The Lloydspharmacy we started out in went up for sale – so we rushed to buy it
Brothers James and Brendan Semple both spent their early careers at a former Lloydspharmacy branch in Renfrewshire. Little could they predict that they would buy it for themselves 30 years later
Two pharmacist brothers have bought the Scottish Lloydspharmacy branch where one held his first manager’s job, and the other his first day of work as a pharmacist.
Contractor James Semple told C+D that he and his brother Brendan purchased a Lloydspharmacy branch in Gourock, Renfrewshire, earlier this year. The pharmacy, now rebranded as TLC Pierhead Pharmacy, is the eighth in the Semple brother’s TLC Pharmacy group across the west of Scotland.
Mr Semple, also the long-time vice chair of Community Pharmacy Scotland (CPS), told C+D that he first became aware that the pharmacy was up for sale in early 2023.
He had heard that Lloydspharmacy was offering branches for sale at the start of the year, he said. “It was kind of the worst kept secret in pharmacy,” he explained. Mr Semple told C+D that he and his brother submitted a blind bid for the pharmacy, which was accepted by the multiple.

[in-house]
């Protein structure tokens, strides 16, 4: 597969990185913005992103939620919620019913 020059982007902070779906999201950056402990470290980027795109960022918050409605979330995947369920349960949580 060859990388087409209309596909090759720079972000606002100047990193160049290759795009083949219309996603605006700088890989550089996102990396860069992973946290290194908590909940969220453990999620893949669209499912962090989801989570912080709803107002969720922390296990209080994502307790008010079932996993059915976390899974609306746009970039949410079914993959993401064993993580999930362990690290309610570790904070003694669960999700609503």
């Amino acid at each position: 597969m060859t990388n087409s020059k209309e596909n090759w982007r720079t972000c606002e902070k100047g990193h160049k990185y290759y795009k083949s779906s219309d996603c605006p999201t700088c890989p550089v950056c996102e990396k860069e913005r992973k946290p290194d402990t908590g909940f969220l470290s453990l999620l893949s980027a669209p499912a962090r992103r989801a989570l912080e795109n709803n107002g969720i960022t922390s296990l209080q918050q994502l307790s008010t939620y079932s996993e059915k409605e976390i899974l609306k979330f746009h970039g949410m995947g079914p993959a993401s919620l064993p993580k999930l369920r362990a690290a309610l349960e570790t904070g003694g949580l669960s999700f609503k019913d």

He said that it was “about a three-month process” from submitting the bid for the pharmacy to taking over the premises. “Once the due diligence was done, it was actually quite quick. Both parties were keen to make it happen as quickly as they could,” he said.
“Not only is it the first pharmacy I ever managed, but it's also about two minutes’ walk from my house,” he said. “So when it came up for sale, I basically said to all the boys up here, ‘Nobody go for Gourock, that's mine.’”
A spokesperson for Lloydspharmacy reiterated to C+D that it is “reviewing its community pharmacy estate and is selectively selling some branches”.
They said that the “majority of buyers” are independent pharmacy owners and local businesspeople “who have demonstrated their commitment to our branch teams and patients and are well placed to meet the ongoing health needs of the local community”.
And they added that “for patients there will be no change in the way they use their local pharmacy”.
History in Gourock
Mr Semple’s history with the pharmacy goes back more than 30 years. He recalls that he was appointed as manager of the pharmacy – then owned by Lloydspharmacy’s wholesaling arm AAH – in “about 1992”, marking his “first proper job after being a locum for a while”.
Mr Semple remembers arriving in Gourock from Glasgow to a pharmacy in “chaos because it was a big change over”. As manager, he gave his brother Brendan his first day of work as a qualified pharmacist, hiring him as a locum at the Gourock pharmacy.
“At that time, I was a young manager in Gourock, and I was a nightmare too,” he told C+D, recalling how he was caught watching World Cup games in the pharmacy during the day, much to the ire of his bosses. The television story became a joke among them later - the first thing Mr Semple did after buying the pharmacy for himself was to bring in a television and take a picture with it to show his old managers.